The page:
Five friends, 2200 miles, 15 fuel stops, and Ten Sleep Canyon – priceless!
Sure it’s a nod to MasterCard, but priceless experiences are better when shared and now that I’m back from some extended work travel that is my intent.
It was a sunny Saturday (August 24) and the leather-clad group rolled east like Pacific Northwest thunder to where more than 100,000 motorcycle enthusiasts were expected for the Harley-Davidson 110th Anniversary festivities in Milwaukee.
The group had laid out a casual route plan, but embracing total spontaneity of the open road to see where ever the wind might take us wasn’t really in the cards for this trip. We did eat when we got hungry, slept when we got tired and would drink refreshments when the bikes were parked at a motel for the night.
Three of us in this group had made a northern journey in 2008 for the 105th Anniversary (HERE), but on this trip we decided to take a more southern route. That meant a lot more freeway travel and covering some very familiar road for at least the first 500 miles.
Boise, Idaho was like déjà vu all over again, (weren’t we just here?) and we must have been thinking about that Toby Keith song, “I Love This Bar & Grill” because we landed at the Reef restaurant again. We met a couple Canadian float plane pilots at one of the pub stops and shared some interesting stories.
The next morning we departed Boise after a McD’s power breakfast and headed toward Jackson, WY. We initially planned to take Highway 20, through a desolate place known for the National Reactor Testing and then maybe a quick stop at Craters of the Moon National Monument. Climbing down a lava tube sounded like fun, but it was another incredibly hot day. Too hot to be walking around on black lava in motorcycle gear so we took the faster route and continued on I-84/I-15 to Idaho Falls.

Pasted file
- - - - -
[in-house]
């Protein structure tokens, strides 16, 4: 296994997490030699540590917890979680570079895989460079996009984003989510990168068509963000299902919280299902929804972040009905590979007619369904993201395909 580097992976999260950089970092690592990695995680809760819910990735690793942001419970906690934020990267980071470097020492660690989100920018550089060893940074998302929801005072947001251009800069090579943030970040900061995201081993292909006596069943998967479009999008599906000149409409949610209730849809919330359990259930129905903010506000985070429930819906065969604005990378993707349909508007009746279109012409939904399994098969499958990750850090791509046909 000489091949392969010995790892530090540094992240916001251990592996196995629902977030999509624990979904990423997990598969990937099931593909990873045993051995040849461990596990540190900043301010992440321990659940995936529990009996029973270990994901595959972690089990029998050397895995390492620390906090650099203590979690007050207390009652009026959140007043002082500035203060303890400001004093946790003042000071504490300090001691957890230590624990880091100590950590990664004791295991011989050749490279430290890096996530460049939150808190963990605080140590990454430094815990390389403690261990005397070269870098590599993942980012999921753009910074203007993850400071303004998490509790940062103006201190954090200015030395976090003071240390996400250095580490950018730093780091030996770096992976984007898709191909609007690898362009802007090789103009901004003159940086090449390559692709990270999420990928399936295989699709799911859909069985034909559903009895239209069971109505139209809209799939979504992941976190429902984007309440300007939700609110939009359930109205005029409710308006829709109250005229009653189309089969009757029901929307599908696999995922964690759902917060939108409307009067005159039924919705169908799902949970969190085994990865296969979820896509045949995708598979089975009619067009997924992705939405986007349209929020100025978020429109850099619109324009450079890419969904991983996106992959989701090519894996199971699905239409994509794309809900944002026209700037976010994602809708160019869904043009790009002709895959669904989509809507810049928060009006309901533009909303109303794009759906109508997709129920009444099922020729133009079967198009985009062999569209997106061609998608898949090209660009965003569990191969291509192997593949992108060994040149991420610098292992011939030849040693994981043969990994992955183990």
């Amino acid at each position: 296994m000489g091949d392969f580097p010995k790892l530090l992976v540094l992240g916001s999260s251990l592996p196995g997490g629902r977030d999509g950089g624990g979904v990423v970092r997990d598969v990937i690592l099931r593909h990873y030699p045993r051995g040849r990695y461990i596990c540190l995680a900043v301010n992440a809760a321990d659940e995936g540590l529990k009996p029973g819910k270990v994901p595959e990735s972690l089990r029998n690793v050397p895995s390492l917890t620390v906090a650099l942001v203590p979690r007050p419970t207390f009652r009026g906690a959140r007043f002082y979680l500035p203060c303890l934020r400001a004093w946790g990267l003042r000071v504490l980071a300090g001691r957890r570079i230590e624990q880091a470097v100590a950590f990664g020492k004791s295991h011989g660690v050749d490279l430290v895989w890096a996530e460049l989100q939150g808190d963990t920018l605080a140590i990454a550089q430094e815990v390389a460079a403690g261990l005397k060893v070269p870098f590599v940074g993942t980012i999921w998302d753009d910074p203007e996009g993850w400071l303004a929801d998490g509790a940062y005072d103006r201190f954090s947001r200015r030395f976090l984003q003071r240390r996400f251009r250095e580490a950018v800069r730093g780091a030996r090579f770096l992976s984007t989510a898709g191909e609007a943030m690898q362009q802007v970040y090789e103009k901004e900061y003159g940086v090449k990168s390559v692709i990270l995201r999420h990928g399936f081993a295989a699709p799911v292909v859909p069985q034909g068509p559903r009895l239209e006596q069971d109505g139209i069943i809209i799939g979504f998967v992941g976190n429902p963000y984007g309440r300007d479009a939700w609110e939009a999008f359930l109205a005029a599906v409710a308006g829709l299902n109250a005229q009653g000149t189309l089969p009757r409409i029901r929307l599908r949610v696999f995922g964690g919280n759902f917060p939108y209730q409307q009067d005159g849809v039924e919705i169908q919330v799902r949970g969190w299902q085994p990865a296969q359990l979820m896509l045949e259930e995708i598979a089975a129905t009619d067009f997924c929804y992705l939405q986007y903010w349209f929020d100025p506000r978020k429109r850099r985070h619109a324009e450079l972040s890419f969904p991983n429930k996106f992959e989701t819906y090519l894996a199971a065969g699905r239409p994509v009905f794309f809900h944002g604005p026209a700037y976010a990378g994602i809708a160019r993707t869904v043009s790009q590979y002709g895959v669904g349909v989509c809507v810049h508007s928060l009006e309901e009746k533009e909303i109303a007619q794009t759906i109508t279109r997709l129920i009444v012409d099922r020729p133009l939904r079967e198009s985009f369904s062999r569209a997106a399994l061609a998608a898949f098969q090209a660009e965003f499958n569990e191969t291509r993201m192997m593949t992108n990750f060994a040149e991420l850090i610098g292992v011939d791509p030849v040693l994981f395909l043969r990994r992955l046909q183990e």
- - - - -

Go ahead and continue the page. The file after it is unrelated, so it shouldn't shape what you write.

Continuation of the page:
From there we rode out on Highway 26 to Swan Valley then rode on Highway 31 (Pine Creek Rd) through the Targhee National Forest into Victor, ID where we picked up Highway 33/22 (Teton Pass Hwy). This road took us through the western end of the Teton Pass and southern part of Teton Valley. There were some great views!
We overnighted in Jackson, WY., which has a cowboy theme about the place. Downtown has a daily gunfight and there are a lot of shops to spend $$ in if you like the tourist thing. We had dinner at the Rendezvous Bistro which had outstanding food and to die for Meatloaf! Strongly recommend the place if you’re in the area.
The next morning we headed out on Highway 191/89 and admired the majestic mountain view of the Grand Teton’s. The park gets over 4M visitors each year, but the traffic on this day was light. We stopped for a couple of photo ops, but continued on. We were leaving the “high-country” and at Morlan, we took Highway 26 east and rode toward Riverton then on to Thermopolis. There was a sign when we entered that said it was “the world’s largest hot spring” and is situated in a state park. We stopped for lunch at a local dive that was having issues with the grill vent. The entire place smelled like an open BBQ, but the burgers went down well.
We continued on to Ten Sleep Canyon. Once a little known backwater, Ten Sleep is today a premier limestone climbing area in Wyoming.
At Worland we rode out on Highway 16. It’s called “The Sweet 16” for being the easiest route to Yellowstone Park due to the gentle curves and lower grades. This 92 mile corridor is a great ride and should be added to your bucket list. From the town of Ten Sleep, US 16 leaves agricultural land and heads east along Ten Sleep Creek and through a spectacular canyon. The canyon is filled with vivid colored limestone and dolomite rock walls and the cliffs take on a life of their own with shapes and faces. The road continues into the Big Horn Mountains, which offers up lush grasslands, alpine meadows and glacier lakes. The road crosses over the Powder River Pass at an elevation of 9,666 feet and then makes a steep descent (6-7%) into Buffalo. There we rode on I-90 east and overnighted in Gillette.
This riding day was truly a highlight of the road trip in my view and one that is most memorable. It was filled with lots of mountain eye-candy, painted desert and Wyoming wonders.
The 110th Anniversary Homecoming – Part 2 (HERE).
Post Script: I neglected to include a shout out to MC who couldn’t make this trip. He and Sherry were excited to make the journey “home” and planned to ride out and join our group in Milwaukee. Unfortunately MC was hit by a driver (HERE) who was trying to beat a red light while attending Shark Week III in St. George, Utah in early August. We missed you MC and all of us are looking forward to future rides together! You can follow MC’s recovery progress HERE or on his blog HERE.
Photos taken by author.